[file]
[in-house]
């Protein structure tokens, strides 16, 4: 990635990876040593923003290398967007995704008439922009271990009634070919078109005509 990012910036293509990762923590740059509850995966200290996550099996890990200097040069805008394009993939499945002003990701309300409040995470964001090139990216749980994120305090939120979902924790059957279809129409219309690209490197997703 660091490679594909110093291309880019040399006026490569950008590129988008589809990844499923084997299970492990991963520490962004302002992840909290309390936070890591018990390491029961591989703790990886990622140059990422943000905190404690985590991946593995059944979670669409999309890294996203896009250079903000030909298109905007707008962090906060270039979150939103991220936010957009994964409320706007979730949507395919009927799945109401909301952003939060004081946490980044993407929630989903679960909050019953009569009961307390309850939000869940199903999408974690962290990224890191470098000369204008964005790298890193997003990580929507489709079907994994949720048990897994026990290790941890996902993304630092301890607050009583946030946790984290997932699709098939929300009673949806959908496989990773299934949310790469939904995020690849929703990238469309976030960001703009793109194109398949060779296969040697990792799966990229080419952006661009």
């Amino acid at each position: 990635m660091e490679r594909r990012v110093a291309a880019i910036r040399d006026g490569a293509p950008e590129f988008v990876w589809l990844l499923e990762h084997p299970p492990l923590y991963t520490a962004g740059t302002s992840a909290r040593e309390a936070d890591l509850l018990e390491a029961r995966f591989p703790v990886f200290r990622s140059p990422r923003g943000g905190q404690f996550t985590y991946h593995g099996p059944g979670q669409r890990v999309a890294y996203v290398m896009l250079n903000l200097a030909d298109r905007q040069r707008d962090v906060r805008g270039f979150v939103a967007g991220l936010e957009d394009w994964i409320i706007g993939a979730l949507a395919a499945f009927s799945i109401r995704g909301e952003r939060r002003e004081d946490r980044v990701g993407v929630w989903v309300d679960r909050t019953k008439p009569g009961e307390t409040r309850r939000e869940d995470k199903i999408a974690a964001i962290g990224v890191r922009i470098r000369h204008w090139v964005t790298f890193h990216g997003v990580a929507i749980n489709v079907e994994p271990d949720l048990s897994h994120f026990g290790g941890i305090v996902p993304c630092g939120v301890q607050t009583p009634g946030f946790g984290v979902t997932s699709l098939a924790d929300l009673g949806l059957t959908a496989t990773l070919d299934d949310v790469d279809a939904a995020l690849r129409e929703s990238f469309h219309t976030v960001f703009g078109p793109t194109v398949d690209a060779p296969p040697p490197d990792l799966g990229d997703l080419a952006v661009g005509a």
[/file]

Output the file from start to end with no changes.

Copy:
[in-house]
């Protein structure tokens, strides 16, 4: 990635990876040593923003290398967007995704008439922009271990009634070919078109005509 990012910036293509990762923590740059509850995966200290996550099996890990200097040069805008394009993939499945002003990701309300409040995470964001090139990216749980994120305090939120979902924790059957279809129409219309690209490197997703 660091490679594909110093291309880019040399006026490569950008590129988008589809990844499923084997299970492990991963520490962004302002992840909290309390936070890591018990390491029961591989703790990886990622140059990422943000905190404690985590991946593995059944979670669409999309890294996203896009250079903000030909298109905007707008962090906060270039979150939103991220936010957009994964409320706007979730949507395919009927799945109401909301952003939060004081946490980044993407929630989903679960909050019953009569009961307390309850939000869940199903999408974690962290990224890191470098000369204008964005790298890193997003990580929507489709079907994994949720048990897994026990290790941890996902993304630092301890607050009583946030946790984290997932699709098939929300009673949806959908496989990773299934949310790469939904995020690849929703990238469309976030960001703009793109194109398949060779296969040697990792799966990229080419952006661009």
């Amino acid at each position: 990635m660091e490679r594909r990012v110093a291309a880019i910036r040399d006026g490569a293509p950008e590129f988008v990876w589809l990844l499923e990762h084997p299970p492990l923590y991963t520490a962004g740059t302002s992840a909290r040593e309390a936070d890591l509850l018990e390491a029961r995966f591989p703790v990886f200290r990622s140059p990422r923003g943000g905190q404690f996550t985590y991946h593995g099996p059944g979670q669409r890990v999309a890294y996203v290398m896009l250079n903000l200097a030909d298109r905007q040069r707008d962090v906060r805008g270039f979150v939103a967007g991220l936010e957009d394009w994964i409320i706007g993939a979730l949507a395919a499945f009927s799945i109401r995704g909301e952003r939060r002003e004081d946490r980044v990701g993407v929630w989903v309300d679960r909050t019953k008439p009569g009961e307390t409040r309850r939000e869940d995470k199903i999408a974690a964001i962290g990224v890191r922009i470098r000369h204008w090139v964005t790298f890193h990216g997003v990580a929507i749980n489709v079907e994994p271990d949720l048990s897994h994120f026990g290790g941890i305090v996902p993304c630092g939120v301890q607050t009583p009634g946030f946790g984290v979902t997932s699709l098939a924790d929300l009673g949806l059957t959908a496989t990773l070919d299934d949310v790469d279809a939904a995020l690849r129409e929703s990238f469309h219309t976030v960001f703009g078109p793109t194109v398949d690209a060779p296969p040697p490197d990792l799966g990229d997703l080419a952006v661009g005509a």